Symposium on Student Volunteering in the 21st Century

Posted on: 02 May 2008

Despite increasing affluence amongst students, the spirit of volunteering and active participation in society has flourished in Higher Education Institutions. Through such pursuits, today’s generation of students can go on to become lifelong believers in social responsibility. Yet realistic and practical ideas for supporting and recognising volunteers and their activities are necessary if Ireland is not to lose out on the potential social benefits which this represents.

With this in mind, a national symposium entitled ‘Practical Planning for Student Volunteering in the 21st Century’ was organised by the Trinity Volunteers Opportunities Forum (TVOF) in Trinity College Dublin on May 1st. TVOF is an umbrella organisation, including Student2Student counselling service run by students, Suas educational development, TCD’s St Vincent de Paul and the Voluntary Tuition Programme among others.

The symposium which was open to all Higher Education Institutions in Ireland included guest speaker, CEO of Special Olympics Ireland, Mary Davis and a series of practical workshops on: Supporting and Recognising Volunteering in our Colleges; Life-cycle Volunteering; Government and Third Level Volunteering.

Commenting on the significance of the symposium, Professor Ciaran Brady, Head of the Department of History, TCD Community Liaison Officer and co-organiser of the event said: “As the importance of recognising student voluntary service is at last being realised, it is more important than ever that this vast reservoir of public and social service be harnessed in ways that will maximise its value and effectiveness, and channel it in the most needed directions. This symposium is intended precisely to address this challenge. Designed at once to bring together a large number of student agencies and societies, it seeks to lay the foundations for a permanent network of associations and services to explore practical, effective and innovative means of making volunteering a central component of the student experience and of the students’ contribution to public life”.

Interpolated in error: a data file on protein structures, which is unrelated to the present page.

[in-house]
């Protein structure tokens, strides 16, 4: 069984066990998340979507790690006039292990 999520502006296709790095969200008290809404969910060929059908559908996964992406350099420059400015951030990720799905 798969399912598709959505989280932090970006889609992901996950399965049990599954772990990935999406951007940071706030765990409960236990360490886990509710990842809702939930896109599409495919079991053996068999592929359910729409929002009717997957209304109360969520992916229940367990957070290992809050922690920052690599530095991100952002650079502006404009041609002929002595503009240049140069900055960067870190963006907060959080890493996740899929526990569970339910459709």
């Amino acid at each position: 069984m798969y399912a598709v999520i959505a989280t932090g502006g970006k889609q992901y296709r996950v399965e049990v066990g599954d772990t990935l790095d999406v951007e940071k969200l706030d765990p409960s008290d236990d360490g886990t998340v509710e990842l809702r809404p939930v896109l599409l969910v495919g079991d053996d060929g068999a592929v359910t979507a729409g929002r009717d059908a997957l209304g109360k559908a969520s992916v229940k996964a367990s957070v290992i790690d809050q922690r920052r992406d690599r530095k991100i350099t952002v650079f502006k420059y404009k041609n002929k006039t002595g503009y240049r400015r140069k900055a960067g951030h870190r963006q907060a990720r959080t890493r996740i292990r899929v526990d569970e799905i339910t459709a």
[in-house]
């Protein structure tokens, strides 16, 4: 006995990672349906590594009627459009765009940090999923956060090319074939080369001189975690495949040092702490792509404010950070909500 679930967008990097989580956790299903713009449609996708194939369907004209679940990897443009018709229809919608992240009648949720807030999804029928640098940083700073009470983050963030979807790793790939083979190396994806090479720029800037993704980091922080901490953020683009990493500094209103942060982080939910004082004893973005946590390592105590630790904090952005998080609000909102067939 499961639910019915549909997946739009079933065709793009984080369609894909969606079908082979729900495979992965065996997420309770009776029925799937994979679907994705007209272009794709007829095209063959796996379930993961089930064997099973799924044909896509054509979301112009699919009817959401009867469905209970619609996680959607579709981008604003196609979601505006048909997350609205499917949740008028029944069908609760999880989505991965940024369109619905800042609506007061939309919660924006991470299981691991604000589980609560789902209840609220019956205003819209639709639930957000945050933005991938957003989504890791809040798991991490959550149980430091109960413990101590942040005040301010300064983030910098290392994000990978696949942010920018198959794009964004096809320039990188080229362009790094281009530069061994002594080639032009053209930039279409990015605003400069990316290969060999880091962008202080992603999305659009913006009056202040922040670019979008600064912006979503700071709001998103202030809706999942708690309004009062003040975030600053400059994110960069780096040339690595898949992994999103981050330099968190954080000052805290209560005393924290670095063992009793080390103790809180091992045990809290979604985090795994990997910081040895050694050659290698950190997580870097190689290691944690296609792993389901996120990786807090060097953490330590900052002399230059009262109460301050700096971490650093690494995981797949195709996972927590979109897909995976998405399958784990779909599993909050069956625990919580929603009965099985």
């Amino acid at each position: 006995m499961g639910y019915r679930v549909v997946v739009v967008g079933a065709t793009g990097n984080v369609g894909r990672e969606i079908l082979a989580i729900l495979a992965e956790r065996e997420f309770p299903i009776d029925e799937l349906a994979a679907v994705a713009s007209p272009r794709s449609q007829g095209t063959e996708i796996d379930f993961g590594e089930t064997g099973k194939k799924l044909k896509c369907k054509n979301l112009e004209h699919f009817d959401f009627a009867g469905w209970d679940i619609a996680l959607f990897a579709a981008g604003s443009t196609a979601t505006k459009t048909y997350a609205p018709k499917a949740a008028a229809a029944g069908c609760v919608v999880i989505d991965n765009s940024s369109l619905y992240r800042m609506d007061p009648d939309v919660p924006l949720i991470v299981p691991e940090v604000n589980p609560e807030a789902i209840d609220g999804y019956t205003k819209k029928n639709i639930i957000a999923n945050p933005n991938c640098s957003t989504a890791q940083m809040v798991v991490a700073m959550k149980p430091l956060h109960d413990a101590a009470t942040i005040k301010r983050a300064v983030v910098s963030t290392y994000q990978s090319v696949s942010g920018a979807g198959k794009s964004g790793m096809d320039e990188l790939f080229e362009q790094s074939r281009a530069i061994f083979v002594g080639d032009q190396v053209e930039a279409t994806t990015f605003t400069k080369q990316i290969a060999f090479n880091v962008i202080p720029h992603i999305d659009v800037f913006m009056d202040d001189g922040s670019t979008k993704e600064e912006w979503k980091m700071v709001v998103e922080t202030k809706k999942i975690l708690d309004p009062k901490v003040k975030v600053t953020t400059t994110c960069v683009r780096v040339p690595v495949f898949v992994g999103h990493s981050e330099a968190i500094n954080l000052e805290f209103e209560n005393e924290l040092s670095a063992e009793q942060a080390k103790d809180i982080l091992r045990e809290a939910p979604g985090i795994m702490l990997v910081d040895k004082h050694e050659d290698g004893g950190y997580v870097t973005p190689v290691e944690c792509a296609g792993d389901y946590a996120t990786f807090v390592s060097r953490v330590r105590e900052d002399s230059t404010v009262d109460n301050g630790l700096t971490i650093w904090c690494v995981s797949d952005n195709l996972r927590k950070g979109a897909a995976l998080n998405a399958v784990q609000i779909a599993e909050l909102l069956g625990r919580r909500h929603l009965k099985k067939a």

TCD undergraduate and longtime volunteer on campus, Simon Masterson continued: “By assembling a truly nationwide gathering of representatives of student volunteering, we shall gain tangible ends, the results of which will be seen in our collective future. By matching a passionate attitude with professional level diligence we can improve the application, targeting and utility of volunteering activity, as well as recognising and supporting those who volunteer, to ensure their continued passionate contribution”.

The Director of the Careers Advisory Service, Sean Gannon, at Trinity College concluded by stating that: “Increasingly, as students and graduates begin to think of career options the question – ‘Am I living the life I really want?’ is uppermost on their minds. Although it might seem, at a superficial level, that the transition from College to employment is all about salary or promotion opportunities, today’s graduates also want to make a real difference and lead balanced lives”.

“The driver for this more holistic approach to careers and work is often the voluntary activity which students engage in whilst in College and the symposium, amongst other themes, explores how third level institutions could encourage and support student volunteering.”

Background :

Trinity Volunteers Opportunities Forum

Student2Student is a student run, in-college counselling and advice service for any and all students who may find themselves having trouble of any kind. S2S provides non-judgemental, one to one support, supported and trained by the professional student counselling service at Trinity College

Suas which was founded in 2002, targets improvement in educational standards in the most under resourced communities, with programmes in India, Kenya and Ireland. Trinity’s Suas society carries out community work here in Ireland, in the forms of homework clubs, mentoring services and workshops, as well as extensive fundraising for causes both home and abroad.

The TCD St. Vincent De Paul Society runs over 20 weekly charitable activities, ranging from soup runs and decorating for the elderly, to soccer matches against Dublin inmates. VdeP also consistently fundraise for charitable causes, as well as networking with other St. Vincent de Paul Societies in other colleges to promote collective awareness and strategy.

The Trinity Access Programmes (TAP) are part of Trinity’s contribution to tackling social exclusion, through a range of innovative, targeted initiatives for individuals who, for socio-economic reasons, have not yet realised their full educational potential. TAP’s mission is to work in partnership across the education sector and with families, communities and businesses to widen access to third level by addressing the reasons contributing to the under-representation of lower socio-economic groups and ethnic minorities at third level.

The Voluntary Tuition Programme is a partnership between Trinity students and local area parents to provide tuition to over 400 children each week. TCD staff, students and graduates are paired for one on one tuition with a local child. VTP also runs extensive programs providing grinds to special needs children and refugees.